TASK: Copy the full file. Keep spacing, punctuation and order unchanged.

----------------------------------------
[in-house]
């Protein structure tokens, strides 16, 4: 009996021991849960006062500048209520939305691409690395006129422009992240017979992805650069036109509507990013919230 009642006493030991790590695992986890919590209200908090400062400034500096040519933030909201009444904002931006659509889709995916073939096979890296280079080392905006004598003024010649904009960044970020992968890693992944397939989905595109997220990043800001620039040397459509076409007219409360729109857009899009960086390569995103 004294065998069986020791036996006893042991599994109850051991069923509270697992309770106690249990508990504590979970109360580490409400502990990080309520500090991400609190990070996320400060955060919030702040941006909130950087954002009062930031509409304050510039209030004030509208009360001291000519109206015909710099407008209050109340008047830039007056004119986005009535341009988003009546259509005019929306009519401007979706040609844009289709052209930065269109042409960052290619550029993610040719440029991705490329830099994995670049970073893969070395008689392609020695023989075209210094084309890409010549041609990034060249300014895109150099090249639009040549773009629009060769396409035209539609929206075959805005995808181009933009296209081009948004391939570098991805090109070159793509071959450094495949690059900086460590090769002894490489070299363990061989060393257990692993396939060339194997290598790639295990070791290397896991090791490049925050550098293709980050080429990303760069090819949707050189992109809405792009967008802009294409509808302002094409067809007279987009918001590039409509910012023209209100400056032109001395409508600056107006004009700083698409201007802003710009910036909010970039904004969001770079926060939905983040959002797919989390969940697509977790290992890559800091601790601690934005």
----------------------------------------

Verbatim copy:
[in-house]
């Protein structure tokens, strides 16, 4: 009996021991849960006062500048209520939305691409690395006129422009992240017979992805650069036109509507990013919230 009642006493030991790590695992986890919590209200908090400062400034500096040519933030909201009444904002931006659509889709995916073939096979890296280079080392905006004598003024010649904009960044970020992968890693992944397939989905595109997220990043800001620039040397459509076409007219409360729109857009899009960086390569995103 004294065998069986020791036996006893042991599994109850051991069923509270697992309770106690249990508990504590979970109360580490409400502990990080309520500090991400609190990070996320400060955060919030702040941006909130950087954002009062930031509409304050510039209030004030509208009360001291000519109206015909710099407008209050109340008047830039007056004119986005009535341009988003009546259509005019929306009519401007979706040609844009289709052209930065269109042409960052290619550029993610040719440029991705490329830099994995670049970073893969070395008689392609020695023989075209210094084309890409010549041609990034060249300014895109150099090249639009040549773009629009060769396409035209539609929206075959805005995808181009933009296209081009948004391939570098991805090109070159793509071959450094495949690059900086460590090769002894490489070299363990061989060393257990692993396939060339194997290598790639295990070791290397896991090791490049925050550098293709980050080429990303760069090819949707050189992109809405792009967008802009294409509808302002094409067809007279987009918001590039409509910012023209209100400056032109001395409508600056107006004009700083698409201007802003710009910036909010970039904004969001770079926060939905983040959002797919989390969940697509977790290992890559800091601790601690934005």